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The U.S. president is technically the commander-in-chief of the country's military, but only once has a president led troops toward combat. It happened during the Whiskey Rebellion of 1794, in which 6,000 men protesting a federal tax on grain distillery products gathered in anger in a field near Pittsburgh.
After threatening prosecution and being ignored, President George Washington ordered troops to quell the potential rebellion. Late in September 1794, at the age of 62, Washington mounted a horse and took control of a 13,000-strong army. Although he departed shortly before the troops neared the "battlefield," Washington's leadership did its job: The rioting farmers and others gave up the fight before it began.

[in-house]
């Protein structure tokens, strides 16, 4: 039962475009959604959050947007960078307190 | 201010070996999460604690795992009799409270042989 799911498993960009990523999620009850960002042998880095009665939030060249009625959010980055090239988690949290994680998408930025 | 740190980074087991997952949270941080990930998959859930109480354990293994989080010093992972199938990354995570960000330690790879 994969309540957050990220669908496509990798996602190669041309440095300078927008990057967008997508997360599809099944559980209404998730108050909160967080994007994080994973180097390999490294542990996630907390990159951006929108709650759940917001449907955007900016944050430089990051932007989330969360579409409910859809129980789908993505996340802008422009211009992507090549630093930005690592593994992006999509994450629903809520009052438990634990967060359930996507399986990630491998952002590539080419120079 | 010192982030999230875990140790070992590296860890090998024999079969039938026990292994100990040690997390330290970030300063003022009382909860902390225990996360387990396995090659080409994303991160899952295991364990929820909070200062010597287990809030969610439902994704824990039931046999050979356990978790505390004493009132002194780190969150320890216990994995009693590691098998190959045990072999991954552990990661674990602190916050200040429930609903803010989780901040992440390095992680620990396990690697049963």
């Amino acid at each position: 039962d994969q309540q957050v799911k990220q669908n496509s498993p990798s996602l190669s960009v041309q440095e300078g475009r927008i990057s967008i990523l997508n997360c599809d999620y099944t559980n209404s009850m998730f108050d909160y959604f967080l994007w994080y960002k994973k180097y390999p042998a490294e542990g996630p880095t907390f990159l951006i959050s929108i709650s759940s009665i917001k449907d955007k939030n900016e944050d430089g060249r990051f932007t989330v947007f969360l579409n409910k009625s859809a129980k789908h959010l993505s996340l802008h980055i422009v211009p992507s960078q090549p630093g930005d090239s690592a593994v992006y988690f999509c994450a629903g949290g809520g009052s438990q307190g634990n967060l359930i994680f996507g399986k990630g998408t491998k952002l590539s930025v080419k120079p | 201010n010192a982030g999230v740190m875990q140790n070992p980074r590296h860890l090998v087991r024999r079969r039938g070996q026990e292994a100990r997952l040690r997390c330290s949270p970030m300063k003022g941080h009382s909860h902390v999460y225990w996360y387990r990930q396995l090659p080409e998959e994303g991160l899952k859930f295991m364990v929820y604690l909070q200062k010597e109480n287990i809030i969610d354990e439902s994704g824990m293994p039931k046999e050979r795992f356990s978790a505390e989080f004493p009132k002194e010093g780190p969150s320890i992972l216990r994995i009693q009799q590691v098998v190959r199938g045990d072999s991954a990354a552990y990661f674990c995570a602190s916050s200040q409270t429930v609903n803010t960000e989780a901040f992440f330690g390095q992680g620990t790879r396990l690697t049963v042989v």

Afterward, Washington said that while he despised the notion of turning on his own countrymen, he had to send a clear message or the young democracy that was America would have been threatened.
The remarkable George Washington:
- George Washington became U.S. president despite leaving school at 11 years old and working full time starting at age 16.
- Washington organized and led one of the world's first spy networks; it was key to victory in the American Revolution.
- Besides being a true-blue American, Washington became an honorary citizen of France in 1792.